Kingfisher Dinosaur Encyclopedia brings readers up to date on many current developments in dino science. Lavishly filled with photographs and paintings, and easily-read charts, it is a visual feast worthy of a hungry Allosaurus.
One of the best features: a focus on certain regions of dino discoveries. You will visit specific digs, sites in England, Portugal, and China, that yielded new discoveries in the last 10 to 20 years and pushed dino science forward. Many books lack this regional organization, making this one special. You get a picture of each unique biome certain dinos inhabited, where some books simply list dinos alphabetically or historically. The grouping also gives the writers a chance to share about current leaders in the field in these countries.
Kingfisher breaks up its pages into small blocks of text that the reader can take one at a time, or in chunks. Like any Megalosaurus could tell you, it’s easier to digest things when you break them into smaller peices first! This makes the book entertaining and light, but by no means insubstantial. A reader can simply enjoy highlights, or dig deeper.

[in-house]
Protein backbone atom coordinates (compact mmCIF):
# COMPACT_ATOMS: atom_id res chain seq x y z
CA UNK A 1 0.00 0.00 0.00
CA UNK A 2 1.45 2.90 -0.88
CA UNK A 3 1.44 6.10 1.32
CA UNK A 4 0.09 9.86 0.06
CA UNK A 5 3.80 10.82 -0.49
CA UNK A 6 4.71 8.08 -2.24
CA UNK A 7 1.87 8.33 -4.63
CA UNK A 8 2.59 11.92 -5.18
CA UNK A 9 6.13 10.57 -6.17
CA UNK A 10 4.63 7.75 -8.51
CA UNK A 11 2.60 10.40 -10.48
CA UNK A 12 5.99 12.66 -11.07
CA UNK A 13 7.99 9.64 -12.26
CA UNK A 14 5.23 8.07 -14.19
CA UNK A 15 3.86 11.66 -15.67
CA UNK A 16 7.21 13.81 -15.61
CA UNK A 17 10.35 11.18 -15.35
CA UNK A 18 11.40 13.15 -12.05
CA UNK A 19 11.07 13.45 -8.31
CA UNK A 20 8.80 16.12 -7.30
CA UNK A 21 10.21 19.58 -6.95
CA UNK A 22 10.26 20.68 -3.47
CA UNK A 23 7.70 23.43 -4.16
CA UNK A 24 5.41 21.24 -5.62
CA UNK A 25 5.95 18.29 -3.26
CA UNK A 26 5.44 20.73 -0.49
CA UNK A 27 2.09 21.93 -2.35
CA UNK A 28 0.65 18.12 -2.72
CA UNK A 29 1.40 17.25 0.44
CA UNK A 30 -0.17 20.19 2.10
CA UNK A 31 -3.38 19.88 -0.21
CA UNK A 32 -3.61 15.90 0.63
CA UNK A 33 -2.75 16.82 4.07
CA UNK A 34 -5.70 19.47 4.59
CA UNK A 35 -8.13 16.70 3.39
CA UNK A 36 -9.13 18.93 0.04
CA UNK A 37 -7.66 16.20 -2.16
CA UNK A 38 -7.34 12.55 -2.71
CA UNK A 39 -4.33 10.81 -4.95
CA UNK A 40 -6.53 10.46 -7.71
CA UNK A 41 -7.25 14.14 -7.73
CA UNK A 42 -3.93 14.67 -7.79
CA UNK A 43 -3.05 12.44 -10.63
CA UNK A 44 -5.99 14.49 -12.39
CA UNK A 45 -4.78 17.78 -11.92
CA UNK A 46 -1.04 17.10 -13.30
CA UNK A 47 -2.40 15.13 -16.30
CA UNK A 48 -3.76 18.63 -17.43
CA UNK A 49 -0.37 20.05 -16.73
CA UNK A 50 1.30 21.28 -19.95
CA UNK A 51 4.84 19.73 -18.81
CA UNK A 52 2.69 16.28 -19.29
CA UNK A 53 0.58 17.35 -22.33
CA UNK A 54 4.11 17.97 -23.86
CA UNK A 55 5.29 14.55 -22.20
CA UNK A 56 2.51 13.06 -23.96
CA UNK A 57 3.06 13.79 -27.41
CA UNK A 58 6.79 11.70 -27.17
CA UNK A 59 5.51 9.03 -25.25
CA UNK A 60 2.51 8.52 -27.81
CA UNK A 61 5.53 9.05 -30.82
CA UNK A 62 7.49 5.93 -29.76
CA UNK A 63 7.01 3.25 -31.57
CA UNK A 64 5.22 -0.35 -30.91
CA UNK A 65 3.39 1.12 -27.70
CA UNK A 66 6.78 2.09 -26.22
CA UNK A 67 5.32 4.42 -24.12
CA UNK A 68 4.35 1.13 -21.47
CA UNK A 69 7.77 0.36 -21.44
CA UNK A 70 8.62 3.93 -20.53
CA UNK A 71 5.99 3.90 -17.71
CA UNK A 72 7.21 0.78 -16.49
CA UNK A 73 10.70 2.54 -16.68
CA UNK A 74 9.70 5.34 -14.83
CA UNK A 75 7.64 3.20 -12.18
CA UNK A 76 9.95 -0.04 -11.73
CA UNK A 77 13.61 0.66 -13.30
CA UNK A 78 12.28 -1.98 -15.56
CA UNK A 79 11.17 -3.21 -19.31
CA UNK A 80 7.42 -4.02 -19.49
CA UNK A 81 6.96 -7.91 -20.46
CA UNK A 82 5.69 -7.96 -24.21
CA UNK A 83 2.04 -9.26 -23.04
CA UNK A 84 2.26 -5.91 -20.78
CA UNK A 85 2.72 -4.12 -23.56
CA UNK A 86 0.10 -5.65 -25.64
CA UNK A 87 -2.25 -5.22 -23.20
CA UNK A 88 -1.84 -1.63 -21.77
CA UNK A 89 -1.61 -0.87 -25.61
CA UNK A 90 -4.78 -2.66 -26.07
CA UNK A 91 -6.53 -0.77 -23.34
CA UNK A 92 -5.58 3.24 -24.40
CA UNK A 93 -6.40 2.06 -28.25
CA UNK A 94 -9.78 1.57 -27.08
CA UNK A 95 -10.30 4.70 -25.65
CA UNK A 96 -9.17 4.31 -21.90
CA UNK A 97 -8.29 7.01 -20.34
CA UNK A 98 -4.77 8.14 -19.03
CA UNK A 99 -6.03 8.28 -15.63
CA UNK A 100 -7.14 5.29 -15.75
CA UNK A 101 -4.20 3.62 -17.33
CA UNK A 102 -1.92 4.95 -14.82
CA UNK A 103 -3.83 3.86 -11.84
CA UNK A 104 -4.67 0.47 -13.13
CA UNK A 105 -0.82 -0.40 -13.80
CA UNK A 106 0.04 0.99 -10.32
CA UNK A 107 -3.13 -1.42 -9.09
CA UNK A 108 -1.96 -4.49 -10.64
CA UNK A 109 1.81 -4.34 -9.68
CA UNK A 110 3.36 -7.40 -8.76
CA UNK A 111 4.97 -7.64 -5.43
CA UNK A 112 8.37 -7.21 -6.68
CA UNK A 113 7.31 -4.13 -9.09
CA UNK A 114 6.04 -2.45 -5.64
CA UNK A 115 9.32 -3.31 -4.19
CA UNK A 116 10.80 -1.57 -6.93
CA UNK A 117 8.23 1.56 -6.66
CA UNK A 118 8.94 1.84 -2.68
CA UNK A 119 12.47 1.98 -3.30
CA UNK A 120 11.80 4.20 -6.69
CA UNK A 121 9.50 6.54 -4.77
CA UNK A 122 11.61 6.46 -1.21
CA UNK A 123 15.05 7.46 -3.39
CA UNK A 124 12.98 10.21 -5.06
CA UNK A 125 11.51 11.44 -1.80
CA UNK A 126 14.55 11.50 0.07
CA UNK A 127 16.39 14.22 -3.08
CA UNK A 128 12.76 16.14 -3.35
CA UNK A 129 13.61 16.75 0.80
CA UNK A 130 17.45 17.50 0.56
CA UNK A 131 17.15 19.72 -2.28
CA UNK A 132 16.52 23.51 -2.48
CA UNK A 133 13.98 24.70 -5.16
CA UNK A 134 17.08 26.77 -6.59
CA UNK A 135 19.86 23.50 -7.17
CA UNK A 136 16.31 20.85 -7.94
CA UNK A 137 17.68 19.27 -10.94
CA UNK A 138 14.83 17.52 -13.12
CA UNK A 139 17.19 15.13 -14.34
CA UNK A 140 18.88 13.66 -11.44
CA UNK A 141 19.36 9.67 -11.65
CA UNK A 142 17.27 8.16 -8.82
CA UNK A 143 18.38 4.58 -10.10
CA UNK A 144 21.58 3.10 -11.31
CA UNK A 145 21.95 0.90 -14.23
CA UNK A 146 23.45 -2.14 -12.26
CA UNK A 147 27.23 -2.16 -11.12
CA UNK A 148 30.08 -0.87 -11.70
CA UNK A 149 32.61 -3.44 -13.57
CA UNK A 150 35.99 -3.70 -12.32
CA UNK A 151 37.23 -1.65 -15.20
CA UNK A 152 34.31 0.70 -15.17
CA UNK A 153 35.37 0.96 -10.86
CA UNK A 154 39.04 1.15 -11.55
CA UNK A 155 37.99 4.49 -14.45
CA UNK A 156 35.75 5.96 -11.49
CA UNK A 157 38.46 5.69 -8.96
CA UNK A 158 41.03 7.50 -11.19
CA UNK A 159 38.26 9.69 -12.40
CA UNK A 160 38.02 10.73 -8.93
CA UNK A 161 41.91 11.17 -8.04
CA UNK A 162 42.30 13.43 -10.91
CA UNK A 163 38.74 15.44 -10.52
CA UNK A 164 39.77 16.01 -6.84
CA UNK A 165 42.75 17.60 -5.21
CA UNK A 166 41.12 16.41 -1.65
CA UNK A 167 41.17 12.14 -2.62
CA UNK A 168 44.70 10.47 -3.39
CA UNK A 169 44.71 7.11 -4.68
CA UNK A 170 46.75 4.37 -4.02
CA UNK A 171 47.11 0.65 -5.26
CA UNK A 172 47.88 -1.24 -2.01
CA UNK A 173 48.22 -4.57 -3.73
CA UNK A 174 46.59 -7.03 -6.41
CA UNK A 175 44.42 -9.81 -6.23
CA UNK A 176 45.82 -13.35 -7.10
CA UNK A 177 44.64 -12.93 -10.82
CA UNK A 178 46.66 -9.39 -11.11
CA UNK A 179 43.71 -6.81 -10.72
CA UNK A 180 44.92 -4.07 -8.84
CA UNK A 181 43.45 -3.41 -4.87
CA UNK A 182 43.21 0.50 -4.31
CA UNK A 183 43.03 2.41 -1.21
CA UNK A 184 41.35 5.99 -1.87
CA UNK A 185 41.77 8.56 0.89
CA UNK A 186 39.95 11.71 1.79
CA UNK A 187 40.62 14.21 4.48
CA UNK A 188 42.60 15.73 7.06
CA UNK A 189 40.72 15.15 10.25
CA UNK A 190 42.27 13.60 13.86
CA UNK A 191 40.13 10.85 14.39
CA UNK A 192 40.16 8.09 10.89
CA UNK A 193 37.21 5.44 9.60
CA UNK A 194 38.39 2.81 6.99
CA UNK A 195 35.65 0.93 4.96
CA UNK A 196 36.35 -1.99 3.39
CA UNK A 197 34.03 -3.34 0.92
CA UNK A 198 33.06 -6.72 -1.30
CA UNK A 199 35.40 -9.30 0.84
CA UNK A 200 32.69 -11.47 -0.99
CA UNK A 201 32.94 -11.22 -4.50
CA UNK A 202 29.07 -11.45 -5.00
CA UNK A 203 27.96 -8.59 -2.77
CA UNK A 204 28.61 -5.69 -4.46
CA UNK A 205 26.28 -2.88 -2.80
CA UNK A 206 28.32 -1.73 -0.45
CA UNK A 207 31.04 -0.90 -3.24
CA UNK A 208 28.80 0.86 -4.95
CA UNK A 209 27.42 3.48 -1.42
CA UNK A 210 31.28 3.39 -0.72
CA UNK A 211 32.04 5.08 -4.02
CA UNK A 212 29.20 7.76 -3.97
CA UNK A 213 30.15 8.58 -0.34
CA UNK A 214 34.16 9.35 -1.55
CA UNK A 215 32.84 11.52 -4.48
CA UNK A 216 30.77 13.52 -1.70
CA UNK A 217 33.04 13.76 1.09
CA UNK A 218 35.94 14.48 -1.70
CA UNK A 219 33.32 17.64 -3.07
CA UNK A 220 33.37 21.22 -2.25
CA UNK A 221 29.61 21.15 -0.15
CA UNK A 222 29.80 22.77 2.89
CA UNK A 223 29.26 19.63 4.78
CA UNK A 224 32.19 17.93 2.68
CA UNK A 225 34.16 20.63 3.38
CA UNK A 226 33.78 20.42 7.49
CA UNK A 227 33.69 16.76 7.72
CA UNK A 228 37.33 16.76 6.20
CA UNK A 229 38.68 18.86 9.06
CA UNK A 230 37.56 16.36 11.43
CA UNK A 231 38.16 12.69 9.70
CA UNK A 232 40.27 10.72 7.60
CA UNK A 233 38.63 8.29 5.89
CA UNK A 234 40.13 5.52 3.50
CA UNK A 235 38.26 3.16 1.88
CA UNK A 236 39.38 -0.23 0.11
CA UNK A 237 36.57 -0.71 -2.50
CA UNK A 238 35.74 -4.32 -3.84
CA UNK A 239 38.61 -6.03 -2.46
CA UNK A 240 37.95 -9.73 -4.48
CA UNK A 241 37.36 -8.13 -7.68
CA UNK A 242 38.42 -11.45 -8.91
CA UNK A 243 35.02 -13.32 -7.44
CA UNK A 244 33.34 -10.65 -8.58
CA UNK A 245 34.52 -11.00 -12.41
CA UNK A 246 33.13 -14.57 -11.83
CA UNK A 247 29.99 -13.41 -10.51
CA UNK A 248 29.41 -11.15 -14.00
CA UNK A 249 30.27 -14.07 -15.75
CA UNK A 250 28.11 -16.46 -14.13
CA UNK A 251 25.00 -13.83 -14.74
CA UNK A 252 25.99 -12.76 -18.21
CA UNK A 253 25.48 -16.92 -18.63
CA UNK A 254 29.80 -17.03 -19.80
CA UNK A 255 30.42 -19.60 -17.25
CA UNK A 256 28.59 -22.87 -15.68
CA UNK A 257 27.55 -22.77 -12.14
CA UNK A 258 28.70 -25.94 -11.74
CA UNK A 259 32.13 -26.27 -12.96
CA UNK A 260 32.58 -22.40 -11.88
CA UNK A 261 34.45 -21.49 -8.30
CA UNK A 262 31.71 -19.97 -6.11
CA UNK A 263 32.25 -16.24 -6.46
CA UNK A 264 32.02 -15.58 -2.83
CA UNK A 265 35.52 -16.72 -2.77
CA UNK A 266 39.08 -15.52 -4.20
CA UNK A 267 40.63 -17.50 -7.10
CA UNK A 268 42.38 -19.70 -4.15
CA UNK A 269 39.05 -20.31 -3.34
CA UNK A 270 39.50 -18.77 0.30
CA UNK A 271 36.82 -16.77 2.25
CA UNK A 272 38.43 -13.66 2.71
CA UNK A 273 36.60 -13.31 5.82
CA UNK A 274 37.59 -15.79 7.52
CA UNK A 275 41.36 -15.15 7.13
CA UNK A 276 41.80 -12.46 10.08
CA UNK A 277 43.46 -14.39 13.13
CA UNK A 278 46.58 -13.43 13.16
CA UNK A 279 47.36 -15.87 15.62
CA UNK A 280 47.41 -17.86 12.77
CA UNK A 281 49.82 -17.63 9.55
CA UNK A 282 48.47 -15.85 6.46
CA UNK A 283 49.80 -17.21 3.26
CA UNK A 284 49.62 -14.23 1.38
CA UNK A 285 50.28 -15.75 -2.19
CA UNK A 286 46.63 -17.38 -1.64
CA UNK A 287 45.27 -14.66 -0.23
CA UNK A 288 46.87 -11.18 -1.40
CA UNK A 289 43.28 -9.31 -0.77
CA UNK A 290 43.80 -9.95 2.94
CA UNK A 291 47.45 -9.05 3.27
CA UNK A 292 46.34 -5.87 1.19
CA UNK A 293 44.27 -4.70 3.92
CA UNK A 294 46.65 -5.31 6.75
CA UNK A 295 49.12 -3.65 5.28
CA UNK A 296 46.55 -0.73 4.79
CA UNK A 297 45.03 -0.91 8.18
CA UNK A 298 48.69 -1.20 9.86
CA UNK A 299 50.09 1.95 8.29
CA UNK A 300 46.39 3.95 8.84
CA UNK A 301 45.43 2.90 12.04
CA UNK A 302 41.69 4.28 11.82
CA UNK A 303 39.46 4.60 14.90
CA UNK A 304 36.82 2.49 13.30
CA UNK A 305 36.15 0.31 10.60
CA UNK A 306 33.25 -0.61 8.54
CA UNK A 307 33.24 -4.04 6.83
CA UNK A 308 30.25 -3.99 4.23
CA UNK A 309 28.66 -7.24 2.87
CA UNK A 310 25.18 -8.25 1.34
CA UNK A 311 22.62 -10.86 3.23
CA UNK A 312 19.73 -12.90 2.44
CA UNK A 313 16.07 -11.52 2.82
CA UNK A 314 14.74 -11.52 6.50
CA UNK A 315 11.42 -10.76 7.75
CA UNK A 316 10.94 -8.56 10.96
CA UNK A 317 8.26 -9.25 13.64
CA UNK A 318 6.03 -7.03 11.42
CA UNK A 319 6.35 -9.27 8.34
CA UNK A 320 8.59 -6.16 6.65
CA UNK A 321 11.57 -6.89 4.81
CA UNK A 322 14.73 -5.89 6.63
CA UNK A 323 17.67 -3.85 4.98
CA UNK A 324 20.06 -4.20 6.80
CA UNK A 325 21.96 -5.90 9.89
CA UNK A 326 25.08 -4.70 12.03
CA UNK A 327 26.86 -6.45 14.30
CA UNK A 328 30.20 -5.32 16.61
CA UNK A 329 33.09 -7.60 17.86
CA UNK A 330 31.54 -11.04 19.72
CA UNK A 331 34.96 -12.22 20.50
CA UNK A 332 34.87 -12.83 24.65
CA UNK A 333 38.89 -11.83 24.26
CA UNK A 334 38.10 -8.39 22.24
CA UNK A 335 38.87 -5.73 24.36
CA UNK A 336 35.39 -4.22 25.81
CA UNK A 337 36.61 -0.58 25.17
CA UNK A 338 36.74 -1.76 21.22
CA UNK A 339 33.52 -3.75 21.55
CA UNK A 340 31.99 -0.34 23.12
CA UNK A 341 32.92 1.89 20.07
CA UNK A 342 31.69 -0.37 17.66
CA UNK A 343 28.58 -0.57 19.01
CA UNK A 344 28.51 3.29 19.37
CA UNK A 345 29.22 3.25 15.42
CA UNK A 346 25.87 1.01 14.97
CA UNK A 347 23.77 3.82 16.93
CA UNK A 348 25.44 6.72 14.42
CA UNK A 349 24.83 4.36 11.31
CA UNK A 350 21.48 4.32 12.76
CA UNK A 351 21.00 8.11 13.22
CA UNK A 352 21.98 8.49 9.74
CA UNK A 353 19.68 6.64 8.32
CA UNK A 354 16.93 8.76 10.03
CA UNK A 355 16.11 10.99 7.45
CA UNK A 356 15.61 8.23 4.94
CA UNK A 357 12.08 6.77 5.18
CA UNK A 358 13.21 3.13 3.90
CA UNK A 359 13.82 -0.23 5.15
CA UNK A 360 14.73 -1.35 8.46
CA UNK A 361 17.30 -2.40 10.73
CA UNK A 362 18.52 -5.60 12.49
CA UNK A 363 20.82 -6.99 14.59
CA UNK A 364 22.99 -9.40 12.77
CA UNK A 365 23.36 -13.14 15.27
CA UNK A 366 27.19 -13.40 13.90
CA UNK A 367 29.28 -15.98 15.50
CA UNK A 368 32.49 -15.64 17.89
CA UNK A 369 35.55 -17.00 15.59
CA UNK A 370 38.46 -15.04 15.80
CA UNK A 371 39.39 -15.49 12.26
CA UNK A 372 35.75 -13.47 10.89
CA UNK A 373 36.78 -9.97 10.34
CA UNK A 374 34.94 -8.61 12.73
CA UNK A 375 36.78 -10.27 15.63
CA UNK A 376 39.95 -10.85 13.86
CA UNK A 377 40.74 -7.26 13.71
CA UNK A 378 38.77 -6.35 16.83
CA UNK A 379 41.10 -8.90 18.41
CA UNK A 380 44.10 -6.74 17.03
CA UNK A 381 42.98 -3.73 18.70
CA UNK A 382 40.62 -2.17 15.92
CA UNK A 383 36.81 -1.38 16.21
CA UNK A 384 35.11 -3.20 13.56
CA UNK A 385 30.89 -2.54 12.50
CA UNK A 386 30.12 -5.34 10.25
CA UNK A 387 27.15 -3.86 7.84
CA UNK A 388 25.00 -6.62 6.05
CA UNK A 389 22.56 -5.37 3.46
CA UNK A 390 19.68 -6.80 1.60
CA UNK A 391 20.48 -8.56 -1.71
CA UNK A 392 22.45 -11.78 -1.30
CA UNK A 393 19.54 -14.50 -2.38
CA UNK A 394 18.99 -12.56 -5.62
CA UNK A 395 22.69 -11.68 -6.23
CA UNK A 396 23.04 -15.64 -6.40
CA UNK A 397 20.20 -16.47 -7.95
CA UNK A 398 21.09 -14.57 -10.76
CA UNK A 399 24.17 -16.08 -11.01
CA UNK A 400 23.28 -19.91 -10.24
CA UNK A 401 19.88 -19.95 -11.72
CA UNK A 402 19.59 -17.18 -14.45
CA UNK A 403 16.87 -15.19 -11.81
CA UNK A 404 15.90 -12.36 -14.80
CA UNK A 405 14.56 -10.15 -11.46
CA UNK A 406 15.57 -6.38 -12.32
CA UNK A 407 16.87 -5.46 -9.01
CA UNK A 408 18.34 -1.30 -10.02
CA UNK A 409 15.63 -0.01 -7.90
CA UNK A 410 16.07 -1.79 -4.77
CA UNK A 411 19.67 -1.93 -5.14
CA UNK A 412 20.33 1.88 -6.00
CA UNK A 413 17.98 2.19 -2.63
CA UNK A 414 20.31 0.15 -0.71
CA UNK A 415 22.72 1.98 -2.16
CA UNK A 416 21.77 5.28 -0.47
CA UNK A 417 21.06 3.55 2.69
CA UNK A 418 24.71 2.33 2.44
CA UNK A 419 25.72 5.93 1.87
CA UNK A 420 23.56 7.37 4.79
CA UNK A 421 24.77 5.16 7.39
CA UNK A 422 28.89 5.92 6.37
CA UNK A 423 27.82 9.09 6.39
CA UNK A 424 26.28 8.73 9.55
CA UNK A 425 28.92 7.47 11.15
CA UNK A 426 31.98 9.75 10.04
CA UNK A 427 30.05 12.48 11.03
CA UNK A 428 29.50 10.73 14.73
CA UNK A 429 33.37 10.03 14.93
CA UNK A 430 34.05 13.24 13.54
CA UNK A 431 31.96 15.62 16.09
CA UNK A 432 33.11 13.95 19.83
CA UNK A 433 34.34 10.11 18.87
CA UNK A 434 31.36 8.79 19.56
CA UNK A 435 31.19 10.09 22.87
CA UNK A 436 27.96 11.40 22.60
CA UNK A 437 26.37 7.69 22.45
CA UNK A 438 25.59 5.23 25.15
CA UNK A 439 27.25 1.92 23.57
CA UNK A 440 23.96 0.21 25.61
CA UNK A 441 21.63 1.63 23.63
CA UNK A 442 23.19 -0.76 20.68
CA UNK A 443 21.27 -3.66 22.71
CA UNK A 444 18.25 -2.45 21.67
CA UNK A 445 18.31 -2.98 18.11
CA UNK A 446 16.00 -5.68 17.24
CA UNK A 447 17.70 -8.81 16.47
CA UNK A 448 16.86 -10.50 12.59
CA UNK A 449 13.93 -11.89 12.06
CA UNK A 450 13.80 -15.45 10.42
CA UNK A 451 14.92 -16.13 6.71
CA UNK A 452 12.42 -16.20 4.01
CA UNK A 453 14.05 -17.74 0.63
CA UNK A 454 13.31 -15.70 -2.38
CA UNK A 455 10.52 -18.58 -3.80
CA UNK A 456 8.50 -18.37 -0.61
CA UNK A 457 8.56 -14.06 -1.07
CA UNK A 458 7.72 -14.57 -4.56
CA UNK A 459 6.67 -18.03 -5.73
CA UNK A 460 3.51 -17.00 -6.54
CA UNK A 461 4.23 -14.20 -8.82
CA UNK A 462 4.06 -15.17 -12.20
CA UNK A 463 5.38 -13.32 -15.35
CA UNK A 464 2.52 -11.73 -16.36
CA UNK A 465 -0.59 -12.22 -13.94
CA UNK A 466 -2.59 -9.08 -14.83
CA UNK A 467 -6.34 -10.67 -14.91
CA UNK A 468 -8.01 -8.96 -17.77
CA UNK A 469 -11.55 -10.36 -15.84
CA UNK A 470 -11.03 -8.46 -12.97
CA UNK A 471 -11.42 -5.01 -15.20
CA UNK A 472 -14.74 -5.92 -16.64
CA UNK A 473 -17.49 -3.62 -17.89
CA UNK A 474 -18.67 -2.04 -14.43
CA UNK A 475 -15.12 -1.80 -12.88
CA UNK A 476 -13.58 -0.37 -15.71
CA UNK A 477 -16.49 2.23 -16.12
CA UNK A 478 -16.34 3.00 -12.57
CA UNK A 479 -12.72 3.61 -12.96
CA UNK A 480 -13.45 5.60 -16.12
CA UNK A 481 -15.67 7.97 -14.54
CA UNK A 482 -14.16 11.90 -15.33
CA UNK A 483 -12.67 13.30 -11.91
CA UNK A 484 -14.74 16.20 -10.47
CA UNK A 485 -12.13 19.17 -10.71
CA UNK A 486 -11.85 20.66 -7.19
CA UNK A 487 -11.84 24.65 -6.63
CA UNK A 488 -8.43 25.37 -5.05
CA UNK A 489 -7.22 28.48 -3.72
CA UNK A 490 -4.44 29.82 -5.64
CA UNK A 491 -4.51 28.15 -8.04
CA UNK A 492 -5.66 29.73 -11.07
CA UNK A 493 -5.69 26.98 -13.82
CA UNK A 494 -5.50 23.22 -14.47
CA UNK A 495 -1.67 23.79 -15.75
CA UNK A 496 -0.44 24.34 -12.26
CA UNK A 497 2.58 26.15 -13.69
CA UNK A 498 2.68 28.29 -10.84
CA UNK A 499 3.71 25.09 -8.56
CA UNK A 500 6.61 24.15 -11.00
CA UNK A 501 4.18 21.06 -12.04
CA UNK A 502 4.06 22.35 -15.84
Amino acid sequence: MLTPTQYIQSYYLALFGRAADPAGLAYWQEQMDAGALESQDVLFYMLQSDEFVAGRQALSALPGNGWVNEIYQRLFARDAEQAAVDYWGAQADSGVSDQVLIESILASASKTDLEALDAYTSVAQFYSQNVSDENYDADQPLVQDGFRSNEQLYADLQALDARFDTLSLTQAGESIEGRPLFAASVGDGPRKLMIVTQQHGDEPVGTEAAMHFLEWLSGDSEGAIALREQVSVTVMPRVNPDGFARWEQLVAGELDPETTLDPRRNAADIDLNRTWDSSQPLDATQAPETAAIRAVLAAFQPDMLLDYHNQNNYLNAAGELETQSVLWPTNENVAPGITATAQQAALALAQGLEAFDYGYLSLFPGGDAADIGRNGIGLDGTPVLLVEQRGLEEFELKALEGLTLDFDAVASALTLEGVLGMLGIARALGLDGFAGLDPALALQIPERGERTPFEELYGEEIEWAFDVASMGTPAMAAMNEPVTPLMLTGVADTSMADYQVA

From the 2000 specimens of a single Cretaceous bird unearthed in China, to the confident resolution of an old myth about Oviraptors, to the solid presentation of the meteorite impact site, Kingfisher gives new dino fans a great introduction, and updates us old dino fans about several solved mysteries.
Criticisms? Calling the book an Encyclopedia may be stretching it. It is not an exhaustive tome of the history of paleontology, or dino physiology, or even a complete list of all known species. I have several “encyclopedias” and scientific texts that are more intensive. They’re also a lot harder to read! So, although I wouldn’t call it an encyclopedia, it’s a worthy and exciting book.
The one missing bone in this skeleton is a pronunication key. Dino books lately have thrown this idea away, and Kingfisher’s isn’t the only culprit. Some help pronouncing the latest Chinese dinos would really help us read this out loud!
Glad to have this on my shelf with the other great dino books. Recommended for all ages, young and old.